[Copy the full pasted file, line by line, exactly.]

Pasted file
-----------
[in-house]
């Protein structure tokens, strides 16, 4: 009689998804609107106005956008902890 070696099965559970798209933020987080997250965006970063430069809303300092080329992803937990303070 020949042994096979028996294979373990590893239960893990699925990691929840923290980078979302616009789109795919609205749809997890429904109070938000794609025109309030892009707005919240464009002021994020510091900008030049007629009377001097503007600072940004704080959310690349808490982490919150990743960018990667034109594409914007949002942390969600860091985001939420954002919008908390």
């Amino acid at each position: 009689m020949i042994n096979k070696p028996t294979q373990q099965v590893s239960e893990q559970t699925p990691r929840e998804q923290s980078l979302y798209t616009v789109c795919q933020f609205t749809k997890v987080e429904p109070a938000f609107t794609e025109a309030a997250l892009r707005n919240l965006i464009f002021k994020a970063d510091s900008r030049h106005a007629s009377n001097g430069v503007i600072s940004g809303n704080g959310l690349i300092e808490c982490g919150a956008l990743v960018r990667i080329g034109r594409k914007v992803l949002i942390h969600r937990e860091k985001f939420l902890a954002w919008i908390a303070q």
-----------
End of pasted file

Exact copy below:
[in-house]
């Protein structure tokens, strides 16, 4: 009689998804609107106005956008902890 070696099965559970798209933020987080997250965006970063430069809303300092080329992803937990303070 020949042994096979028996294979373990590893239960893990699925990691929840923290980078979302616009789109795919609205749809997890429904109070938000794609025109309030892009707005919240464009002021994020510091900008030049007629009377001097503007600072940004704080959310690349808490982490919150990743960018990667034109594409914007949002942390969600860091985001939420954002919008908390």
């Amino acid at each position: 009689m020949i042994n096979k070696p028996t294979q373990q099965v590893s239960e893990q559970t699925p990691r929840e998804q923290s980078l979302y798209t616009v789109c795919q933020f609205t749809k997890v987080e429904p109070a938000f609107t794609e025109a309030a997250l892009r707005n919240l965006i464009f002021k994020a970063d510091s900008r030049h106005a007629s009377n001097g430069v503007i600072s940004g809303n704080g959310l690349i300092e808490c982490g919150a956008l990743v960018r990667i080329g034109r594409k914007v992803l949002i942390h969600r937990e860091k985001f939420l902890a954002w919008i908390a303070q």